lisa hannigan – we, the drowned (live, paste studios, nyc, 8 september 2016)

We, the drowned
Hold our hollow hearted ground
Til we swallow ourselves down
Again

We, the ashes,
We spent our days like matches
And burned ourselves as black as
The end.

We know not the fire in which we burn
But we sing and we sing
And the flames grow higher.
We read not the pages which we turn
But we sing, and we sing, and we sing, and we sing

We, the wrong,
We the sewn up and long gone,
Were before and all along
Like this

We, the drowned
The lost and found out,
We are all finished again.

on the politics and approaches to shutdown

“What might begin as a space whose protest action aims to form humanising culture where Black disabled, trans, queer, and womxn’s bodies are safe and heard, is very quickly appropriated by the anti-blackness of up high – a force that polarises the complexity of oppression and attempts to direct and contain action into the physically violent (inherently colonialist) form that it understands best. In this sense, the state functions to direct the protest politik into the Afropessimistic voice, one that we know disinherits those who do not immediately come to mind when we say the word “black” (ie: black disabled, trans, queer, and womxn’s bodies) and one that abandons the pursuit of humanity, in favour of unhealthy martyrdom and recklessness.

“So apart from the predictability of state-sanctioned physical violence in the form of stun grenades, teargas, rubber bullets, arrest and jail time, it is important to understand this state provocation as incredibly strategic in the way it seeks to awaken retaliation in the same form. It begs us for physical retaliation – the kind that re-confirms black people as bodies, the kind that forces the “you can’t kill us all” mantra – basically the kind of protest that black able-bodied cis-heterosexual men happen to be good at leading and controlling, the kind that does not challenge structural power, but fulfils the fantasy of Fanon’s black man in replacing his white master.”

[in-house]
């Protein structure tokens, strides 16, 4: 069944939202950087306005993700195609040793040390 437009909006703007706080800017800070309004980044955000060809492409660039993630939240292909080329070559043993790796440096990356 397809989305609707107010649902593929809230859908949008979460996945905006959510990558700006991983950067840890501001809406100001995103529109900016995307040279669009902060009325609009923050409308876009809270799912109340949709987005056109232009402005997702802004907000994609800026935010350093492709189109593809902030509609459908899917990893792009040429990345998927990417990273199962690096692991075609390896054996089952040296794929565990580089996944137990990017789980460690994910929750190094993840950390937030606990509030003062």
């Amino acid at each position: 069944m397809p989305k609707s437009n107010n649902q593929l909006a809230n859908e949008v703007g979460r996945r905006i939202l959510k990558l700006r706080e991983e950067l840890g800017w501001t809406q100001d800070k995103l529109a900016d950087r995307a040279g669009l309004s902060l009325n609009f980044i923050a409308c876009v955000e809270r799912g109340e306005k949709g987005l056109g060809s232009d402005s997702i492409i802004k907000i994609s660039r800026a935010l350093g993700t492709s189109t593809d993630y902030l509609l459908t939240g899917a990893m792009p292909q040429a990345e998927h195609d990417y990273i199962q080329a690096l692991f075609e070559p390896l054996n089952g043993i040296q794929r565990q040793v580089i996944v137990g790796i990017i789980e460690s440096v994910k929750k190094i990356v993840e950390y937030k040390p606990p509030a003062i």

Read this discussion.

khaçadur avedisyan – oratoryo

From the soundtrack of the film Gelecek Uzun Sürer (Future Lasts Forever) (Turkey, 2011).

Synopsis from IMDB: Sumru is doing music research at a university in Istanbul. To work on her thesis on gathering and recording an exhaustive collection of Anatolian elegies she sets off for the south-east of the country for a few months. The brief trip turns out to be the longest journey of her life. During the trip, Sumru crosses paths with Ahmet, a young guy who sells bootleg DVDs on the streets of Diyarbakir, with Antranik, the ageing and solitary warden of a crumbling church in the city and with various characters who witness the ongoing ‘unnamed war’. During her three-month stay in Diyarbakir, while looking for the stories of the elegies, she finds herself confronting an agony from her own past.

arundhati roy – excerpt from ‘war talk’ (2003)

Arundhati_RoyOur strategy should be not only to confront empire, but to lay siege to it. To deprive it of oxygen. To shame it. To mock it. With our art, our music, our literature, our stubbornness, our joy, our brilliance, our sheer relentlessness – and our ability to tell our own stories. Stories that are different from the ones we’re being brainwashed to believe.

The corporate revolution will collapse if we refuse to buy what they are selling – their ideas, their version of history, their wars, their weapons, their notion of inevitability. Remember this: We be many and they be few. They need us more than we need them.

Another world is not only possible, she is on her way. Maybe many of us won’t be here to greet her, but on a quiet day, if I listen very carefully, I can hear her breathing.

― Arundhati Roy, from War Talk (South End Press, 2003).

john perkins on empire’s power tools

“Fear and debt. The two most powerful tools of empire.”
– John Perkins

Image: #Umhlangano

Image: #Umhlangano

urgent call for help by art students under threat from paramilitary security on campus

#umhlangano